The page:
Blog Post: The Death of Tweetbot’s Triple-Tap

ImageI don’t mince my words when it comes to the awesomeness of Tapbot’s Tweetbot. It was one of the first apps I fell in love with on my iPhone, and is one of the only apps I use constantly. My affection for Twitter as a platform would not be as devout if it were not for this mobile app.

Most of their users have probably downloaded their third iteration by now. It’s cleaner, more efficient and by far one of the most beautiful iOS 7 implementations I’ve downloaded. After nearly 24 hours with the new version, however, I am wondering if I need to go back to what I had.

Why? They took away my triple-tap.

Before you grab your pitchfork, let me place some context around that statement. When I was first introduced to the action of triple-tapping, it was a novelty I pulled out from time to time. Tweetbot allowed the user to designate what action was performed with the gesture. You could reply, retweet, favorite, translate, and view the tweet in Favstar. I tried the first three actions because I have no desire to translate tweets or use Favstar.

ImageWhat I settled on was favoriting because I discovered I could use that tab as my own personal bookmarking system. When I was settling in for some quality reading time, I could merely visit the favorites of the day and easily navigate and un-favorite them when complete. I was in heaven.

Granted, I realize the new UX of favoriting is just as smooth and learnable as the triple-tap. As I discussed with co-workers this morning, there is probably some sort of metric behind the decision Tapbots made. It wasn’t the only change, though. On top of removing the unique gesture, you can’t access lists by touching the “Timeline” area of the main feed either. There is also a very stripped down version of a link displayed in-app after touching a link. Youtube videos are also more than a bit wonky.

The larger conversation that came out of the discussion of Tweetbot 3 was related to “uniqueness”. I argued that I liked the fact that I had only one app with a triple-tap, and how it made my favorite app unique. The UX strategist I was talking to made an interesting comment to me:

“Just because everyone is doing something, doesn’t make it wrong.”

I interpreted that to mean my learned action wasn’t necessarily good just because it was different. Without knowing what the actual usage of that action are, I could be one of only a few users total that utilized the triple-tap. Instead of mastering the ability to tap your finger three times in quick succession, I am to believe that most would rather tap a tweet once and then touch the star icon to “favorite” an item. The same potentially goes for accessing lists, viewing conversations, accessing settings, or any of the other activity flows in the app.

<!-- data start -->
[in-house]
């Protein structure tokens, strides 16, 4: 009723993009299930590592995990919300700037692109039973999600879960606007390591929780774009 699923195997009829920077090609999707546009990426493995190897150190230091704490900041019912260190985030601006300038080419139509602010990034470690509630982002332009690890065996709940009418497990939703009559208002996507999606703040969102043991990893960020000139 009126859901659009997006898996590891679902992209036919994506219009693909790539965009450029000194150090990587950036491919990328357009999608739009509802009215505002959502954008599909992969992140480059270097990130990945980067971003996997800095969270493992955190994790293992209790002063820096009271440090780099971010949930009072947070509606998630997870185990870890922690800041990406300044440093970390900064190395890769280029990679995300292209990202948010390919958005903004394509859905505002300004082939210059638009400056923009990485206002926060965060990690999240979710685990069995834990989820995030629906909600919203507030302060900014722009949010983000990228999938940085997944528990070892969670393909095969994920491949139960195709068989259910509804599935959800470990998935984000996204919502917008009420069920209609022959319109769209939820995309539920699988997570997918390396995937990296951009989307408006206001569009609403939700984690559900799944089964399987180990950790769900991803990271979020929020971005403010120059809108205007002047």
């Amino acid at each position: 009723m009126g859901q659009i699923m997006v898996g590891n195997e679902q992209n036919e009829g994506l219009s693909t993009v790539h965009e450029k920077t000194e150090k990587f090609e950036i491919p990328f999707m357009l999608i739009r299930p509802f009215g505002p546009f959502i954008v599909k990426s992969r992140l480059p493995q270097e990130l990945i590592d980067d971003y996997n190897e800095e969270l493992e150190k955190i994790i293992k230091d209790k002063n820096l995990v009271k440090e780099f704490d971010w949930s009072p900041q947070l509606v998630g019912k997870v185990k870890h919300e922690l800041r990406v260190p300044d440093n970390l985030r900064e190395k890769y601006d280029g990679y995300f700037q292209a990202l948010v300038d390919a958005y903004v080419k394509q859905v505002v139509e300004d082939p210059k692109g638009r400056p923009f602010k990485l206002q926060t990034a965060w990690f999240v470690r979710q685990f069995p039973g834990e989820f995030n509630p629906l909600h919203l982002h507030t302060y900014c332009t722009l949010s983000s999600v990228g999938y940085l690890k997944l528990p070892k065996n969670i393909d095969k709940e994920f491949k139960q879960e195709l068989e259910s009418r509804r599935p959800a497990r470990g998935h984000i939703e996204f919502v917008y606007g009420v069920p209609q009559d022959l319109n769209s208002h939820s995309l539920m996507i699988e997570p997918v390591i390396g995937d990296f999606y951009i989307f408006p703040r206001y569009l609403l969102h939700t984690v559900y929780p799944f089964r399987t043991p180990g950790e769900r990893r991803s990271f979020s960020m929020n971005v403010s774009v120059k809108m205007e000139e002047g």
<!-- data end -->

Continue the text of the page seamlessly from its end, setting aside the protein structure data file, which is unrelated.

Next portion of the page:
Image

Common UX conventions are formed because we all collectively decide how we want to use something. Some are decided for us by Apple, but for the most part users will change assumptions when the time is right. Usually, I’m on b

oard with that idea and am not in the practice of arguing with my strategy team because they are the experts at Bottle Rocket.

The one time, however, I am on the wrong side of the convention and I was quick to defend my decision. OK, fine. I got defensive.

For now, I am still making my mind up between Tweetbot 2 and 3. I will be using both for the next few days and decide then. I’m fine with paying for both because I really support the fine folks at Tapbot and want to see them continue on in their effort. The quandry comes from what works best for me. When Instacast updated to an updated iOS 7 design, there was no question that the new version was better than previous iterations. Thanks to my precious triple-tap, however, it’s not so cut-and-dry.

Curious to hear the thoughts of others. What do you think works best? Is there a gesture or UX convention you wished would have caught on?

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